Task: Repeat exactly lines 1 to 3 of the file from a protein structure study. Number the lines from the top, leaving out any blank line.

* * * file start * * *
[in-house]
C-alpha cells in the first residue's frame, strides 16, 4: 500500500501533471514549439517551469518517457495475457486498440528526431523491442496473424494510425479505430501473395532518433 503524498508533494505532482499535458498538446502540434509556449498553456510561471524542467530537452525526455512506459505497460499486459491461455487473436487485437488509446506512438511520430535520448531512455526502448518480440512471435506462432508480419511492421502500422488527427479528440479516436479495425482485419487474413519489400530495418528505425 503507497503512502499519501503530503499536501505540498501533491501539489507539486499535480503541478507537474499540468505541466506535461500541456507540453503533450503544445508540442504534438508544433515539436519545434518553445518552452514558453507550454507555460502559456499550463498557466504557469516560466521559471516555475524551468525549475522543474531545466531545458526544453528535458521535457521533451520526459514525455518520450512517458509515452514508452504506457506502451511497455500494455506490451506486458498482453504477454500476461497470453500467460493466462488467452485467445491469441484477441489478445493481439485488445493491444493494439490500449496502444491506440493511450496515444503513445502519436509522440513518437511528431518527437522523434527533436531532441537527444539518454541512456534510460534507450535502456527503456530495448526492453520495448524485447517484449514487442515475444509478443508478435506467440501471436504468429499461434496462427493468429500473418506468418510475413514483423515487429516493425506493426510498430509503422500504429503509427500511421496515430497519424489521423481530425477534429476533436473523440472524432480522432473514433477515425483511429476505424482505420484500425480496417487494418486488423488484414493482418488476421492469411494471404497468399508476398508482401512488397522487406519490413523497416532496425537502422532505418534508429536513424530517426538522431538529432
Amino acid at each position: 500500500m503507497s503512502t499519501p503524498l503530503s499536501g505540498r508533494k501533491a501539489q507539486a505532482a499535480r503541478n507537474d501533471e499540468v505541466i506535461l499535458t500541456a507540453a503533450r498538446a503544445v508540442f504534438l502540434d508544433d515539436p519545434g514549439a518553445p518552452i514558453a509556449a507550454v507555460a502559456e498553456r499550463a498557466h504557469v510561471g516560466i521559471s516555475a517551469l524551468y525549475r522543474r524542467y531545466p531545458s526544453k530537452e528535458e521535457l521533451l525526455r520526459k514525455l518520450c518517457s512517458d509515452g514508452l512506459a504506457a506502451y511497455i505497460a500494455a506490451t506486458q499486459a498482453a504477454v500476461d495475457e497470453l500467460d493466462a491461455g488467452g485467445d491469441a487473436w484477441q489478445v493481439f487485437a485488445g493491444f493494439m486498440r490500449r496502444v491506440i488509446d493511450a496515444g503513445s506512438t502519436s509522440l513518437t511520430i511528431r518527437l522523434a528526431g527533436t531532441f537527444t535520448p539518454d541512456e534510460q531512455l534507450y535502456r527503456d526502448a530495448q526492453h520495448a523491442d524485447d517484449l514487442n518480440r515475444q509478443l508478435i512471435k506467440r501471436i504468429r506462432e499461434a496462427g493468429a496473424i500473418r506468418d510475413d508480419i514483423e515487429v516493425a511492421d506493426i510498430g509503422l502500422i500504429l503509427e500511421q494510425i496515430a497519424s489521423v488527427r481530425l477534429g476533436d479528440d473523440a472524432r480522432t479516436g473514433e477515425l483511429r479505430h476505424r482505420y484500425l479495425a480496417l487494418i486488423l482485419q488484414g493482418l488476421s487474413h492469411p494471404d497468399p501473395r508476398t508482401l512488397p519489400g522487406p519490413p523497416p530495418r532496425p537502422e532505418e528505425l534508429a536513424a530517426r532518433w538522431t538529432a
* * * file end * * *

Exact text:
[in-house]
C-alpha cells in the first residue's frame, strides 16, 4: 500500500501533471514549439517551469518517457495475457486498440528526431523491442496473424494510425479505430501473395532518433 503524498508533494505532482499535458498538446502540434509556449498553456510561471524542467530537452525526455512506459505497460499486459491461455487473436487485437488509446506512438511520430535520448531512455526502448518480440512471435506462432508480419511492421502500422488527427479528440479516436479495425482485419487474413519489400530495418528505425 503507497503512502499519501503530503499536501505540498501533491501539489507539486499535480503541478507537474499540468505541466506535461500541456507540453503533450503544445508540442504534438508544433515539436519545434518553445518552452514558453507550454507555460502559456499550463498557466504557469516560466521559471516555475524551468525549475522543474531545466531545458526544453528535458521535457521533451520526459514525455518520450512517458509515452514508452504506457506502451511497455500494455506490451506486458498482453504477454500476461497470453500467460493466462488467452485467445491469441484477441489478445493481439485488445493491444493494439490500449496502444491506440493511450496515444503513445502519436509522440513518437511528431518527437522523434527533436531532441537527444539518454541512456534510460534507450535502456527503456530495448526492453520495448524485447517484449514487442515475444509478443508478435506467440501471436504468429499461434496462427493468429500473418506468418510475413514483423515487429516493425506493426510498430509503422500504429503509427500511421496515430497519424489521423481530425477534429476533436473523440472524432480522432473514433477515425483511429476505424482505420484500425480496417487494418486488423488484414493482418488476421492469411494471404497468399508476398508482401512488397522487406519490413523497416532496425537502422532505418534508429536513424530517426538522431538529432
Amino acid at each position: 500500500m503507497s503512502t499519501p503524498l503530503s499536501g505540498r508533494k501533491a501539489q507539486a505532482a499535480r503541478n507537474d501533471e499540468v505541466i506535461l499535458t500541456a507540453a503533450r498538446a503544445v508540442f504534438l502540434d508544433d515539436p519545434g514549439a518553445p518552452i514558453a509556449a507550454v507555460a502559456e498553456r499550463a498557466h504557469v510561471g516560466i521559471s516555475a517551469l524551468y525549475r522543474r524542467y531545466p531545458s526544453k530537452e528535458e521535457l521533451l525526455r520526459k514525455l518520450c518517457s512517458d509515452g514508452l512506459a504506457a506502451y511497455i505497460a500494455a506490451t506486458q499486459a498482453a504477454v500476461d495475457e497470453l500467460d493466462a491461455g488467452g485467445d491469441a487473436w484477441q489478445v493481439f487485437a485488445g493491444f493494439m486498440r490500449r496502444v491506440i488509446d493511450a496515444g503513445s506512438t502519436s509522440l513518437t511520430i511528431r518527437l522523434a528526431g527533436t531532441f537527444t535520448p539518454d541512456e534510460q531512455l534507450y535502456r527503456d526502448a530495448q526492453h520495448a523491442d524485447d517484449l514487442n518480440r515475444q509478443l508478435i512471435k506467440r501471436i504468429r506462432e499461434a496462427g493468429a496473424i500473418r506468418d510475413d508480419i514483423e515487429v516493425a511492421d506493426i510498430g509503422l502500422i500504429l503509427e500511421q494510425i496515430a497519424s489521423v488527427r481530425l477534429g476533436d479528440d473523440a472524432r480522432t479516436g473514433e477515425l483511429r479505430h476505424r482505420y484500425l479495425a480496417l487494418i486488423l482485419q488484414g493482418l488476421s487474413h492469411p494471404d497468399p501473395r508476398t508482401l512488397p519489400g522487406p519490413p523497416p530495418r532496425p537502422e532505418e528505425l534508429a536513424a530517426r532518433w538522431t538529432a